The lab is also structuring its summer internships to fully engage and excite students with real-world challenges and projects.

“Once they come in the door, our job isn’t done,” Aeilts said. “We want them to have a fruitful experience at the lab, not just stuff files, to get them to return after they graduate.”

Contracting with local companies has also increased, creating more jobs outside the fence. Of the nearly $1.2 billion in Sandia procurement contracts in fiscal year 2018, nearly $462 million, or about 39%, came from New Mexico companies. And about $317 million of that was channeled to small businesses.

More local jobs

That contributed to 135 new jobs last year at Sandia Science and Technology Park, where many companies set up operations to be close to Sandia and other federal entities at Kirtland Air Force Base. Nearly 2,200 people now work at 48 businesses there, said Jackie Kerby Moore, Sandia’s manager for technology and economic development.

Scientists at Sandia's Microsystems Engineering Science and Applications complex work in a clean room on radiation-hardened microelectronics for the nation's nuclear stockpile in 2012. (Pat Vasquez-Cunningham/Albuquerque Journal)
Scientists at Sandia’s Microsystems Engineering Science and Applications complex work in a clean room on radiation-hardened microelectronics for the nation’s nuclear stockpile in 2012. (Pat Vasquez-Cunningham/Albuquerque Journal)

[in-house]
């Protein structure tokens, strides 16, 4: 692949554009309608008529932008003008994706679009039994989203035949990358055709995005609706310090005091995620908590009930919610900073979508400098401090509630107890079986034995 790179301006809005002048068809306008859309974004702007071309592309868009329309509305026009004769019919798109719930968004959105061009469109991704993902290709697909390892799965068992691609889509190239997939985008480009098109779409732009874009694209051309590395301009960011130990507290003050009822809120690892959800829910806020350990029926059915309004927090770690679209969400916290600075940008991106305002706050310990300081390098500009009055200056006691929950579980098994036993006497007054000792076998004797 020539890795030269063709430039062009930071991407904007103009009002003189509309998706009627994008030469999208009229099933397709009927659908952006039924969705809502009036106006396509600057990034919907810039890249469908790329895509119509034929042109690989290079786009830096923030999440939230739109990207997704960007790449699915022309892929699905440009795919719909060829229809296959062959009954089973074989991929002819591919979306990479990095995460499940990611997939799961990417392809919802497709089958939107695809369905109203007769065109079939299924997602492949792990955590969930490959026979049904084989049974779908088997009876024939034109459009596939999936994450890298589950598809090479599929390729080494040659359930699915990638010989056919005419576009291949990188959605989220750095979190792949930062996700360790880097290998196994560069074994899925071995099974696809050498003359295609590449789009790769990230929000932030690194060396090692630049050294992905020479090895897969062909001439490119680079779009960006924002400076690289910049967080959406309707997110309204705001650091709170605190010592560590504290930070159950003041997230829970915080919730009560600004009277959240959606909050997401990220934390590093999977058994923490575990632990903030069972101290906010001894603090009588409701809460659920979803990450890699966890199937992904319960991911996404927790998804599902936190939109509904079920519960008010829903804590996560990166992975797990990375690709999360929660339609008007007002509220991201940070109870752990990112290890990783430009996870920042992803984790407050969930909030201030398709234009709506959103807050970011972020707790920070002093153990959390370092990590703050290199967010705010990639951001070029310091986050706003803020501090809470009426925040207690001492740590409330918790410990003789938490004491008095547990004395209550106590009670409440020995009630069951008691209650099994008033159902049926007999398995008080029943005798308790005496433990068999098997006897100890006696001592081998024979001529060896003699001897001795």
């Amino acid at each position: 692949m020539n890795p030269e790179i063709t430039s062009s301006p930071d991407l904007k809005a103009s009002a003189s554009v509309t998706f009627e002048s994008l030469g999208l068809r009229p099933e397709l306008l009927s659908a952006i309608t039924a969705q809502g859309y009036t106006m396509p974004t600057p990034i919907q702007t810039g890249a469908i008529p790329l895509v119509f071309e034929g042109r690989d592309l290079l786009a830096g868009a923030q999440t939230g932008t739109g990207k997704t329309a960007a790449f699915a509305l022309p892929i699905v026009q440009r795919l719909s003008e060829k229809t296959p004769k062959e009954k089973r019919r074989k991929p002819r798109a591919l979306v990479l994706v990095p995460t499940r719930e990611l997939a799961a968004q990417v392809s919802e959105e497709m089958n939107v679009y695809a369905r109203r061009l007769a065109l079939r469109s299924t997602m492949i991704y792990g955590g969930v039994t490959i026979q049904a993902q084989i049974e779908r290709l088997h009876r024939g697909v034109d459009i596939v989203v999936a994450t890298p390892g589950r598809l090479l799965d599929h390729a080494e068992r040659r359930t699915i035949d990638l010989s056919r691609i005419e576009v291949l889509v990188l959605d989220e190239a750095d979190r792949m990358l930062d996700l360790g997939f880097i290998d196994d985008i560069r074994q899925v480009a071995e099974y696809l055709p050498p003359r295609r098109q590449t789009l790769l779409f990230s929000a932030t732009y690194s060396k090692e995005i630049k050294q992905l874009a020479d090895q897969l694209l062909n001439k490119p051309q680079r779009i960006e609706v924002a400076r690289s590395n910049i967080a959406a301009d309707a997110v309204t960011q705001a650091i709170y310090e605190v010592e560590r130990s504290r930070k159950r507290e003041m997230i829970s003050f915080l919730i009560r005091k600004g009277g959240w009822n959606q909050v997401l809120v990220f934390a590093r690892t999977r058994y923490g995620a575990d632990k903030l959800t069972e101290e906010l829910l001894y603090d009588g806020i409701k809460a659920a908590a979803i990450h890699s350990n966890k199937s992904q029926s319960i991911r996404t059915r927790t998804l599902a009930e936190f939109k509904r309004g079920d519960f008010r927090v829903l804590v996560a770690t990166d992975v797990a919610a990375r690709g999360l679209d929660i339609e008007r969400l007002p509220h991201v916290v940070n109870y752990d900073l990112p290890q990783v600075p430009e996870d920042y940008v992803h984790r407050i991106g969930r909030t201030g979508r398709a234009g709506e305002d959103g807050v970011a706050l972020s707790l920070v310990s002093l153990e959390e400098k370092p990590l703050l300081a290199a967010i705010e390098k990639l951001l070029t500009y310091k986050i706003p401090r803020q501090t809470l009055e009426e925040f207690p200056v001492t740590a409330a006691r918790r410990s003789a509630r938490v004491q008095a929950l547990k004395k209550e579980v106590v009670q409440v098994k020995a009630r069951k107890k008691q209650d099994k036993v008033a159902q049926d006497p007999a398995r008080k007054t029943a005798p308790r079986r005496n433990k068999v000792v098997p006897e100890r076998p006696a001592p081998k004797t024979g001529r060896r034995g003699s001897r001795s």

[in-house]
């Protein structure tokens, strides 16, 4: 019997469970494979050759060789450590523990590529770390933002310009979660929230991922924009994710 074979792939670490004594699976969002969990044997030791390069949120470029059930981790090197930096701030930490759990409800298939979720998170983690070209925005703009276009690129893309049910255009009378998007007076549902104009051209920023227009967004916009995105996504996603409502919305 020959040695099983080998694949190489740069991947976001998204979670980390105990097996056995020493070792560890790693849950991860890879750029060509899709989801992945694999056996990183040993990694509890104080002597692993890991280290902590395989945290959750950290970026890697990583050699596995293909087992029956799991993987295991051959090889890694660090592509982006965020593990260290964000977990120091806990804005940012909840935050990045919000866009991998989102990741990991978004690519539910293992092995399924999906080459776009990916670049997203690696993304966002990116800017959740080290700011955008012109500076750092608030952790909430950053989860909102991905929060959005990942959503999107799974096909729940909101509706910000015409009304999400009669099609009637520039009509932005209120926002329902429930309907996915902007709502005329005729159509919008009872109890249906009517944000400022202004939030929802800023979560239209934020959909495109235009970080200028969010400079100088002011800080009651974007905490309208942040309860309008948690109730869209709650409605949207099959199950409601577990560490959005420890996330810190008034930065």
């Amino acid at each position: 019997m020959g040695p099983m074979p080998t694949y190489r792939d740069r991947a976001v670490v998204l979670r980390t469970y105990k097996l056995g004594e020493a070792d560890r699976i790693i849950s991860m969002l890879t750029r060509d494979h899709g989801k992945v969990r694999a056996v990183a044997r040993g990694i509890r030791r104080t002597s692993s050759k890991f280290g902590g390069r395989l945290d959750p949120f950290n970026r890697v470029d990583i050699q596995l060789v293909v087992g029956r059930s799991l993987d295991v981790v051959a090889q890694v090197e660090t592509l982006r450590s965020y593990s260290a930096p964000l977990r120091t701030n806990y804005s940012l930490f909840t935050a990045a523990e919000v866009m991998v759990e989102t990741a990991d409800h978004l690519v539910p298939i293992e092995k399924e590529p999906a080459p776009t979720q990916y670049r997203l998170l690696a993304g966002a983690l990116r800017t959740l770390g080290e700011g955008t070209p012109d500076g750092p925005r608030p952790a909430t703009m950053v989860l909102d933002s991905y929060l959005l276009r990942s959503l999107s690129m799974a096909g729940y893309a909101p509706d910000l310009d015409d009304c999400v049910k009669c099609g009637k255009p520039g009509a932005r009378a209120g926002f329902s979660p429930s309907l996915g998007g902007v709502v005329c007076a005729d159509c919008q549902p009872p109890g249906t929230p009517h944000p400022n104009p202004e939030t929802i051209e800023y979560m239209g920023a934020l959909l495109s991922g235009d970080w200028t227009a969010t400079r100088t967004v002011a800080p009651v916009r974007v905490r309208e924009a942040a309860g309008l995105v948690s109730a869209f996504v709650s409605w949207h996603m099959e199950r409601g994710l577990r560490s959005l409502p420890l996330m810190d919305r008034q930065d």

Raytheon, for example, is working with the Air Force Research Laboratory and Sandia on directed energy systems, particularly development of new microwave weapons. That work led to 35 new positions just since January, increasing Raytheon’s local workforce to 225, said Raytheon Albuquerque site director Richard Glover.

“We’ll be adding another 50 people soon,” Glover said. “…We’re hiring as fast as we can.”

To bring more companies into Sandia’s procurement fold, and to help startups take new Sandia technologies from lab to market, Sandia established its Center for Collaboration and Commercialization at the Innovate ABQ high-tech development zone, in Downtown Albuquerque.

The center now regularly holds public events to educate existing and aspiring entrepreneurs on how to work with the lab. It held 22 events last year alone with more than 1,000 participants.

“We had a procurement open house just last week with more than 150 participants,” Kerby Moore said. “…It’s the public face of Sandia that provides access to the labs and builds linkages with our community. Partners can interact with us freely outside the gates in the heart of Albuquerque’s entrepreneurial programs.”

The lab’s local outreach is aggressively pushed by the leadership of National Technology and Engineering Solutions of Sandia, the Honeywell International subsidiary that took over lab management in May 2017 in partnership with Northrop Grumman Corp., Aeilts said.

“We’re focused on really reaching out to the community to do our part to help with economic growth,” Aeilts told the Journal. “We take it very seriously at the lab. We’re talking the talk and walking the walk.”